AWE emergency exercise finds shortcomings in media and scientific advice

ALDEX 16 command and control structure, taken from debrief document

In 2016 a major emergency exercise focussed on the Atomic Weapons Establishment (AWE), Aldermaston, identified shortcomings in providing accurate information to the media and integrating scientific and technical advice into the emergency response, according to feedback from participants.

The ALDEX 16 exercise was part of a series of ‘Level 3’ emergency simulation exercises designed to rehearse the involvement of local and central government in responding to a safety incident at a nuclear licensed site. It involved 395 participants from 32 agencies, many more external organisations than the more regular Level 2 exercises which are held every 3 years and only involve local agencies and the annual Level 1 exercises which rehearse the on-site emergency response. Level 3 exercises are held once a year, but only focus on one of the UK’s licensed sites at a time, whereas each site holds Level 2 and Level 1 exercises on a regular timetable. ALDEX 16 was the first Level 3 exercise to be held at AWE since it became a nuclear licensed site.

The exercise simulated a scenario where a containment breach at a radioactive handling facility resulted in an airborne release of radioactive material. In the scenario an equipment failure led to uncontrolled heating and a high pressure explosion in a building, expelling plutonium in liquid form into the atmosphere, starting several small fires within the building and causing air filters to fail.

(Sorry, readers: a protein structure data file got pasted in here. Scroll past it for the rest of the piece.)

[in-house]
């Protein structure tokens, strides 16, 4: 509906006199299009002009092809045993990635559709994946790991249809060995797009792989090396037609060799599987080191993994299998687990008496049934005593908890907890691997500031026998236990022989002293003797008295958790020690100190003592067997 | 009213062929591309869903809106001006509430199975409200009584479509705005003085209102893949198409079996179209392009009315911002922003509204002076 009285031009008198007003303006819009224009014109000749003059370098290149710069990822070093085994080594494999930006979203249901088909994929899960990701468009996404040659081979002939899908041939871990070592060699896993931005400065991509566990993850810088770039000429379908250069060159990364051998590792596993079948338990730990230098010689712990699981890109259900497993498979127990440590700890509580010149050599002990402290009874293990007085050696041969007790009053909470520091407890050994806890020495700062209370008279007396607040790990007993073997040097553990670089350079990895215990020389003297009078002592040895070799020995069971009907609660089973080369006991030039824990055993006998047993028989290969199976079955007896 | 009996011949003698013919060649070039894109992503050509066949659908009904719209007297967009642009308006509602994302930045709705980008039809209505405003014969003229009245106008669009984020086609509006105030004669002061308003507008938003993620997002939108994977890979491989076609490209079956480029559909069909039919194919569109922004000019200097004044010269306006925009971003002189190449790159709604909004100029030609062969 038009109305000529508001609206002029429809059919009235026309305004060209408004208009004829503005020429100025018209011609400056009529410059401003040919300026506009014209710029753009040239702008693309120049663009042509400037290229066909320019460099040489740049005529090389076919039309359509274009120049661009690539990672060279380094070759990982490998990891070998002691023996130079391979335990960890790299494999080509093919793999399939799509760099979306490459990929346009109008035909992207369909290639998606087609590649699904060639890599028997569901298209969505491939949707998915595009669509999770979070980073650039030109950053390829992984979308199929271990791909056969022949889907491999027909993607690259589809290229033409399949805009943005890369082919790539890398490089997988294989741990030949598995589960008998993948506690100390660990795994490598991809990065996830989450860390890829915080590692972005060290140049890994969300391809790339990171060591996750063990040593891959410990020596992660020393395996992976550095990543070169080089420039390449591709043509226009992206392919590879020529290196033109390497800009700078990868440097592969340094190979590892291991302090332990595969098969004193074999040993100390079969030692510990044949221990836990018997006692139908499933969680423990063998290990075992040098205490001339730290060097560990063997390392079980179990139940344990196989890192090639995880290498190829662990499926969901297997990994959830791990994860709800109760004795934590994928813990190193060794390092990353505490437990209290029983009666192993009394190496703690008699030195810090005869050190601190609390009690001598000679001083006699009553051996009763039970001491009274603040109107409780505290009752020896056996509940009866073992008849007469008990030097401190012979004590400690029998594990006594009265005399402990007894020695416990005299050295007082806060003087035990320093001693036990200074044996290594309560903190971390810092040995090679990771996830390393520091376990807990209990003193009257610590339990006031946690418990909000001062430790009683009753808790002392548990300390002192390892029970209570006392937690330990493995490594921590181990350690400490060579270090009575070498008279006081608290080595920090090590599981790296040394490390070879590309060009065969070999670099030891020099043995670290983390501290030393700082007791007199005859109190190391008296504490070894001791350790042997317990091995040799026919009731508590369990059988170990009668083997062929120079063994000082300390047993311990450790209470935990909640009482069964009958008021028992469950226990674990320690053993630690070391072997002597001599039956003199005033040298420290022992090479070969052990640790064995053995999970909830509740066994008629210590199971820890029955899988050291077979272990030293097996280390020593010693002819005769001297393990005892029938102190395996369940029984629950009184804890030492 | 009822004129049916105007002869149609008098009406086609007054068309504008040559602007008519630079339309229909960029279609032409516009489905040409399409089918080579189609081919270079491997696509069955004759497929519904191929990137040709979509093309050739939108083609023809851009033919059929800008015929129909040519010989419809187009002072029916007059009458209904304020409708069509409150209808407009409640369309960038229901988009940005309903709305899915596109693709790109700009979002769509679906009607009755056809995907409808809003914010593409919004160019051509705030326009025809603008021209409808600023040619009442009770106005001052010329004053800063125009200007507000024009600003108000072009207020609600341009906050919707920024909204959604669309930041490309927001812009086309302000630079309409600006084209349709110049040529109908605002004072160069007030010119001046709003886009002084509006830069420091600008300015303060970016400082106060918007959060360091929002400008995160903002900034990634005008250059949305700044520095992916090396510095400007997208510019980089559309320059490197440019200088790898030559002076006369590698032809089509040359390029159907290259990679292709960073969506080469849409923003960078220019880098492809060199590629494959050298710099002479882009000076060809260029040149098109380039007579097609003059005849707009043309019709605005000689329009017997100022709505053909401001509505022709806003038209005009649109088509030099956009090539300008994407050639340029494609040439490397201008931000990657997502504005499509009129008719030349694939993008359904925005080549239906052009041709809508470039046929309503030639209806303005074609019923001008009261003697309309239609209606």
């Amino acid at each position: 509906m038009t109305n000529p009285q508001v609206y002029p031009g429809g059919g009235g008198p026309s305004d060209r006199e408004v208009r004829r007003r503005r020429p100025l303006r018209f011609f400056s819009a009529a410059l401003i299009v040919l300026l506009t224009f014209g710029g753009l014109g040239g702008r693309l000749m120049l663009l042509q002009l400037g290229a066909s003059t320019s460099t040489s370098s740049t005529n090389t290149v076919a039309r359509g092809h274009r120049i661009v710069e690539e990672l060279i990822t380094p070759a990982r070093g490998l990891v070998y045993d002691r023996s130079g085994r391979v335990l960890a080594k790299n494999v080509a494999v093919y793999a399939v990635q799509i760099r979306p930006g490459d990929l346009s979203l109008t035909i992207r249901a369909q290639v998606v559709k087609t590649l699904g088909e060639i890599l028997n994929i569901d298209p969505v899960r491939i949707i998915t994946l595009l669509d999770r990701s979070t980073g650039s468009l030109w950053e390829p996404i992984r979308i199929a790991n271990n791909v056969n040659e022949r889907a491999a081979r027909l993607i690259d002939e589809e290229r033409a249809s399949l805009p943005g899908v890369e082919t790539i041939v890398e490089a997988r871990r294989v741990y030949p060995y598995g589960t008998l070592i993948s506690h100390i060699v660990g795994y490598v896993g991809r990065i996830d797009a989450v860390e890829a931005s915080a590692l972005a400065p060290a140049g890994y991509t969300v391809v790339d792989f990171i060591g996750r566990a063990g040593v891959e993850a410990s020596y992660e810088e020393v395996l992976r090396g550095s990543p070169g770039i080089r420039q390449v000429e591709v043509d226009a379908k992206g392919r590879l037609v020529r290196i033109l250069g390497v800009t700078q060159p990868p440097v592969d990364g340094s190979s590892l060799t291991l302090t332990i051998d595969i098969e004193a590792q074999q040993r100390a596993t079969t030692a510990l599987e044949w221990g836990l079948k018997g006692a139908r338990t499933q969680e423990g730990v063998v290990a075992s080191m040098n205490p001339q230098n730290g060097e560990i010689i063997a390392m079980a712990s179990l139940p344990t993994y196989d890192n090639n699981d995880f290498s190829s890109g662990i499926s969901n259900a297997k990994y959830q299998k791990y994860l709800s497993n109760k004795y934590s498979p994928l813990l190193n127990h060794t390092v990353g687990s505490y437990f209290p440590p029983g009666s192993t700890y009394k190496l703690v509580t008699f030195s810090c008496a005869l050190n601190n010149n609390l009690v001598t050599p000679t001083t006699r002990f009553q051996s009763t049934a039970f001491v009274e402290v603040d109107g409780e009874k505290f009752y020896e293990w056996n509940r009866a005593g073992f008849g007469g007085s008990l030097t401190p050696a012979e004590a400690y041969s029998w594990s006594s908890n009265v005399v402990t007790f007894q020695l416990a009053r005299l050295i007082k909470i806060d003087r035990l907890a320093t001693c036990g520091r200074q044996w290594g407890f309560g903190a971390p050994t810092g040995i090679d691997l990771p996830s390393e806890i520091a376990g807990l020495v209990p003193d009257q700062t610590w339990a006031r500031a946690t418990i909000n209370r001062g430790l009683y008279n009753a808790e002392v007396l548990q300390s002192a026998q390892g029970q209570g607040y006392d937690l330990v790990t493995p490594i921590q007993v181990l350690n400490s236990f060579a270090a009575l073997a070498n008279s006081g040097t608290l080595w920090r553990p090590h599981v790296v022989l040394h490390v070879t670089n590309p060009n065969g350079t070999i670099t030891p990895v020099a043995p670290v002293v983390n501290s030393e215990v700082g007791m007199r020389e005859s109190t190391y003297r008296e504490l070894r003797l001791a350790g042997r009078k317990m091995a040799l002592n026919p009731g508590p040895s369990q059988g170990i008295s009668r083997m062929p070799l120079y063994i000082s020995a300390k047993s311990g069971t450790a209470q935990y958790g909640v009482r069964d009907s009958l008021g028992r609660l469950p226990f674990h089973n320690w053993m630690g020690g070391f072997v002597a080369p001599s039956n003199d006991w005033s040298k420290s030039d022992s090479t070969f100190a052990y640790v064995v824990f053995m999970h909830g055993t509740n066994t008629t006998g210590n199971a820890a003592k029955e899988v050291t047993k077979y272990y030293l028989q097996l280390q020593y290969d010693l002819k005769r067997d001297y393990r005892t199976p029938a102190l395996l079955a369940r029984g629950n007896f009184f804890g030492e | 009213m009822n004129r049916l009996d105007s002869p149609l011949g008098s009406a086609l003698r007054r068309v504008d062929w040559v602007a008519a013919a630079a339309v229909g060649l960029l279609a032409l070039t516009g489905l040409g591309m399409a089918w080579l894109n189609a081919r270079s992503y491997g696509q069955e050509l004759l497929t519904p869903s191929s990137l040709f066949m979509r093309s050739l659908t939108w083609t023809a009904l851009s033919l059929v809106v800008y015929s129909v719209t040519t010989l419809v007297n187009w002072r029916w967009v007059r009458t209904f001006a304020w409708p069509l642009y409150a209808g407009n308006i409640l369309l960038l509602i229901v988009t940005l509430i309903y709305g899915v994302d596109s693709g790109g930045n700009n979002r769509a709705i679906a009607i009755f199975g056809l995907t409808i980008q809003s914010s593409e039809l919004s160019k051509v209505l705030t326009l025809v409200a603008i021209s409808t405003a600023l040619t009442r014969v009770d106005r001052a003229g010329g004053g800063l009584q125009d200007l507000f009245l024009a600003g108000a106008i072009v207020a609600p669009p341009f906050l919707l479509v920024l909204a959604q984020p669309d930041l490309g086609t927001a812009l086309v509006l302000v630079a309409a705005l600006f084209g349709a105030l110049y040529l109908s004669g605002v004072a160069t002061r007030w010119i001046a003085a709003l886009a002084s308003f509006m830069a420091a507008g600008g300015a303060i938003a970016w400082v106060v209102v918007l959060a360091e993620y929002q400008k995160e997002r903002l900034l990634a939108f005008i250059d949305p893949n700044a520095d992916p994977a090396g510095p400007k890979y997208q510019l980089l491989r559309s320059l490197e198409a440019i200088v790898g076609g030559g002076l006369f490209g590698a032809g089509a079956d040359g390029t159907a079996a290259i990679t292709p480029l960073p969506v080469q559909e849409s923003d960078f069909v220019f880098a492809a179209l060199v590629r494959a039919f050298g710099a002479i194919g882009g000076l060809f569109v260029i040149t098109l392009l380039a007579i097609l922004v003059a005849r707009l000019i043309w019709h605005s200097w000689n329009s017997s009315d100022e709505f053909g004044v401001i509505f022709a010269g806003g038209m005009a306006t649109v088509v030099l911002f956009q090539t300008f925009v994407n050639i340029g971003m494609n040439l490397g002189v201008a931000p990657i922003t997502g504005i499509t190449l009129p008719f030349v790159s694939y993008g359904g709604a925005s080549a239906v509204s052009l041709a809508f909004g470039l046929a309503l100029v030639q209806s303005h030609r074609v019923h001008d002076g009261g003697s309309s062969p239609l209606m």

The on-site response was coordinated through a command post at AWE Aldermaston, which reported simulated events to external agencies and responded to requests for information. The coordinating hub for the off-site response was the headquarters of Thames Valley Police in Kidlington, Oxfordshire, which hosted many of the exercise participants. The Strategic Coordinating Group and a number of key subsidiary groups including a Scientific and Technical Advisory Cell and a Media Advisory Cell were based in Kidlington

In 2017 West Berkshire council circulated an overview of the exercise, collating responses from participants. While some of the feedback was positive, participants also expressed concerns over a number of different areas, with communications and media being the most cited area for concern, followed by the Scientific and Technical Advisory Cell.

In both the Scientific and Technical Advisory cells it seems that one issue was integrating their work into the wider emergency response. The issues with the media cell were apparently partly due to the fact that many of the participants were taking part in the activity for the first time and were trying to put a new communications plan into place. Other issues highlighted by a number of respondents were information sharing and whether the hub in Thames Valley Police headquarters was a suitable base for a large scale emergency response.

 

p { margin-bottom: 0.25cm; line-height: 120%; }